Helping Customers and Hometowns PG&E Lays Groundwork for Permanent, Multi-Customer Microgrids
Today, Pacific Gas and Electric Company (PG&E) launched its Community Microgrid Enablement Program (CMEP) to help communities identify, design and build permanent, multi-customer microgrids serving critical facilities and vulnerable customer groups. A microgrid is an electric system that can operate independently from the central energy grid.
Through this new program approved by the California Public Utilities Commission (CPUC), PG&E will provide technical and financial support on a prioritized basis for qualifying projects in areas with the greatest energy resilience needs. This includes dedicated funding to help meet the resilience needs of disadvantaged and vulnerable communities.
“We know how much our customers need reliable energy. Community microgrids will play a key role in PG&E’s ongoing efforts to harden our electrical system and enhance local grid resilience for customers throughout our service area in Northern and Central California. We look forward to partnering with our customers, especially those in disadvantaged and vulnerable communities, to build customized resilience solutions that address local electric reliability needs for the long term,” said Fong Wan, PG&E’s Senior Vice President, Energy Policy and Procurement.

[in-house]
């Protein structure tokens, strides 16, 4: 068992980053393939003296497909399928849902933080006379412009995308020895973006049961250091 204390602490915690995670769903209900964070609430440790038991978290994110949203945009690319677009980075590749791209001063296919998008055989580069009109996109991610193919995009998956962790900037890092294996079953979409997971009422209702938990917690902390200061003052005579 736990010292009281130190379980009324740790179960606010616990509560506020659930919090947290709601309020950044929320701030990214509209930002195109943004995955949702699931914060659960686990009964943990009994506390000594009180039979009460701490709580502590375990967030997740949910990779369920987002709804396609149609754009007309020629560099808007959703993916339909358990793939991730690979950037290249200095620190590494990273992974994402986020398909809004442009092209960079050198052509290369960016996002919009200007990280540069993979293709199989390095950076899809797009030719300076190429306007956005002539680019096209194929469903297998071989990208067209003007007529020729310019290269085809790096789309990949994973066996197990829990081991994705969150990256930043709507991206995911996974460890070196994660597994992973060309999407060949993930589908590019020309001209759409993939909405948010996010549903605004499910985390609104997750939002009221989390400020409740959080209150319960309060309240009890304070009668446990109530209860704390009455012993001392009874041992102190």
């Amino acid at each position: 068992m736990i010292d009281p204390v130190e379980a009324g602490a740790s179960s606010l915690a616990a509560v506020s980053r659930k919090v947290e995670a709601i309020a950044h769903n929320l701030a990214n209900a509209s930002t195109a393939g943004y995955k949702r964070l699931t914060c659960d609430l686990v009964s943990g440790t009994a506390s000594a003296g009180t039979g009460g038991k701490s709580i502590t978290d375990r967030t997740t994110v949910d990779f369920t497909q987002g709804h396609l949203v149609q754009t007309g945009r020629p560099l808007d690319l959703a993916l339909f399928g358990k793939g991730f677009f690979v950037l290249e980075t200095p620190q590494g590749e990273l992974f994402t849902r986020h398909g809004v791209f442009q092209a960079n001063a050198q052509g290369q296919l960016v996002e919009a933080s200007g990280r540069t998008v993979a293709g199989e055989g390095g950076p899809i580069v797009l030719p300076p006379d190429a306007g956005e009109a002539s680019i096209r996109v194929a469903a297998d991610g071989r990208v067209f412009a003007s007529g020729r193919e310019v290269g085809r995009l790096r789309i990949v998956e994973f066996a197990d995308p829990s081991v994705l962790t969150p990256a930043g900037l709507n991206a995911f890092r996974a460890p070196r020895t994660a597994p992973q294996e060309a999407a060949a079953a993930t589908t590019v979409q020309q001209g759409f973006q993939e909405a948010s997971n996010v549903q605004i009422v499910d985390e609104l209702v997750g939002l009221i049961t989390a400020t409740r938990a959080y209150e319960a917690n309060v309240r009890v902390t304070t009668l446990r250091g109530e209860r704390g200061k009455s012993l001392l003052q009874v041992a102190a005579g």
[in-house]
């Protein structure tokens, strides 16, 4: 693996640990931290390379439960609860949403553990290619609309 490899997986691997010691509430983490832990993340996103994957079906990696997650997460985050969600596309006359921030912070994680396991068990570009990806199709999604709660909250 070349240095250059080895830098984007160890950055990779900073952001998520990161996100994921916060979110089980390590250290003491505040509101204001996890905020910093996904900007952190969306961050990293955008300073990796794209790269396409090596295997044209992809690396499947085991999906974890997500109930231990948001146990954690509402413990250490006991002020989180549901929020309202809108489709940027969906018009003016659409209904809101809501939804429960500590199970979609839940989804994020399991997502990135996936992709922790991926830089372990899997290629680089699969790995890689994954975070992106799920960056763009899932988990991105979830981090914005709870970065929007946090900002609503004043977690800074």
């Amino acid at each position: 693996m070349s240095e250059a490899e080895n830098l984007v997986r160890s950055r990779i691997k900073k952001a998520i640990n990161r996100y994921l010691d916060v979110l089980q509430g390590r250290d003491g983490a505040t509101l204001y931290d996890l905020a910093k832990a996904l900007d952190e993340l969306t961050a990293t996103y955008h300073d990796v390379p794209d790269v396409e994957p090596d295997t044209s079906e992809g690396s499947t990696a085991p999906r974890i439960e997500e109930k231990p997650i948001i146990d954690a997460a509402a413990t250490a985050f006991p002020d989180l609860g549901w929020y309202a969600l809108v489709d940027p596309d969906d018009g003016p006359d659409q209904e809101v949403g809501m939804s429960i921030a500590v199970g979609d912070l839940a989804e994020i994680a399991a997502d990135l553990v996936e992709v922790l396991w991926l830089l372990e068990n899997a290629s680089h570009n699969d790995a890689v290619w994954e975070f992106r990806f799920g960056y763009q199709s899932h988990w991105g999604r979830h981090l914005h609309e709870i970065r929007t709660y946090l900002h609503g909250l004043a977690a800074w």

In 2020, PG&E consulted with local governments, agencies and communities interested in developing microgrid projects and worked to refine the eligibility criteria and other program requirements. The CPUC approved the final program details on March 18, 2021.
Prioritized projects will be those that serve disadvantaged communities, critical facilities such as hospitals, and areas with a higher likelihood of Public Safety Power Shutoffs or other significant power outage events, as well as projects with higher levels of renewable energy.
What’s a Community Microgrid?
A community microgrid is a group of customers and Distributed Energy Resources (DERs)—such as solar generation and battery energy storage systems—within clearly defined electrical boundaries with the ability to disconnect from and reconnect to the grid.
These microgrids are typically designed to serve portions of communities that include community resources, such as hospitals, police and fire stations, gas stations and grocery stores.
Each community microgrid is uniquely designed by the community to address its specific goals and needs. A range of factors determine the size of the microgrid, what community services are served and what elements are included in the design.